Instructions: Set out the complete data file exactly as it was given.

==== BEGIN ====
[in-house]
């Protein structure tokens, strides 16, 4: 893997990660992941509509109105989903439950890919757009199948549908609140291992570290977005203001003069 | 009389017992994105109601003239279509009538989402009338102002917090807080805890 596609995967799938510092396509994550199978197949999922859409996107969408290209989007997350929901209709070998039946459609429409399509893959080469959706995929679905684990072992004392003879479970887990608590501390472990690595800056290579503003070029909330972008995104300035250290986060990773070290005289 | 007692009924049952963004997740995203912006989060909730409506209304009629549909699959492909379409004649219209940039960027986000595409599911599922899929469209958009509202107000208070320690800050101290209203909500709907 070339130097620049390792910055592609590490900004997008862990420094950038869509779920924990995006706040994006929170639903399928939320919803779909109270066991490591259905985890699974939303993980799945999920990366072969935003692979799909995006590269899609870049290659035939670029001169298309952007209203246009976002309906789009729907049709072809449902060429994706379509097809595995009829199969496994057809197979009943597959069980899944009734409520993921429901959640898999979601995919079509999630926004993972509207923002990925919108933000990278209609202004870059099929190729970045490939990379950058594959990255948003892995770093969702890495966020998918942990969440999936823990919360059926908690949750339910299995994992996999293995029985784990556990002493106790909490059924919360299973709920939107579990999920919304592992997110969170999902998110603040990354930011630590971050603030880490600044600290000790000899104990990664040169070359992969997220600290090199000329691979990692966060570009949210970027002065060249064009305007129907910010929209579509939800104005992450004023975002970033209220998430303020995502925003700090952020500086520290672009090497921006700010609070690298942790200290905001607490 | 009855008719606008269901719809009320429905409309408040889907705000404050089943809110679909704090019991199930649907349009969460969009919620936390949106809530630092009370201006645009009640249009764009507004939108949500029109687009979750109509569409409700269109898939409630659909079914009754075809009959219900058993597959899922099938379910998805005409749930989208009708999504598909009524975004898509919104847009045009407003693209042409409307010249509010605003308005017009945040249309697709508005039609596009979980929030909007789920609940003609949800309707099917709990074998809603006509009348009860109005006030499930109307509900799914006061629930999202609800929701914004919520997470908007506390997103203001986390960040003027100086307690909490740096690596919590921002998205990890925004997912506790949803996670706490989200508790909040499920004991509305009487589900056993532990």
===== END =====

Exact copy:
[in-house]
């Protein structure tokens, strides 16, 4: 893997990660992941509509109105989903439950890919757009199948549908609140291992570290977005203001003069 | 009389017992994105109601003239279509009538989402009338102002917090807080805890 596609995967799938510092396509994550199978197949999922859409996107969408290209989007997350929901209709070998039946459609429409399509893959080469959706995929679905684990072992004392003879479970887990608590501390472990690595800056290579503003070029909330972008995104300035250290986060990773070290005289 | 007692009924049952963004997740995203912006989060909730409506209304009629549909699959492909379409004649219209940039960027986000595409599911599922899929469209958009509202107000208070320690800050101290209203909500709907 070339130097620049390792910055592609590490900004997008862990420094950038869509779920924990995006706040994006929170639903399928939320919803779909109270066991490591259905985890699974939303993980799945999920990366072969935003692979799909995006590269899609870049290659035939670029001169298309952007209203246009976002309906789009729907049709072809449902060429994706379509097809595995009829199969496994057809197979009943597959069980899944009734409520993921429901959640898999979601995919079509999630926004993972509207923002990925919108933000990278209609202004870059099929190729970045490939990379950058594959990255948003892995770093969702890495966020998918942990969440999936823990919360059926908690949750339910299995994992996999293995029985784990556990002493106790909490059924919360299973709920939107579990999920919304592992997110969170999902998110603040990354930011630590971050603030880490600044600290000790000899104990990664040169070359992969997220600290090199000329691979990692966060570009949210970027002065060249064009305007129907910010929209579509939800104005992450004023975002970033209220998430303020995502925003700090952020500086520290672009090497921006700010609070690298942790200290905001607490 | 009855008719606008269901719809009320429905409309408040889907705000404050089943809110679909704090019991199930649907349009969460969009919620936390949106809530630092009370201006645009009640249009764009507004939108949500029109687009979750109509569409409700269109898939409630659909079914009754075809009959219900058993597959899922099938379910998805005409749930989208009708999504598909009524975004898509919104847009045009407003693209042409409307010249509010605003308005017009945040249309697709508005039609596009979980929030909007789920609940003609949800309707099917709990074998809603006509009348009860109005006030499930109307509900799914006061629930999202609800929701914004919520997470908007506390997103203001986390960040003027100086307690909490740096690596919590921002998205990890925004997912506790949803996670706490989200508790909040499920004991509305009487589900056993532990």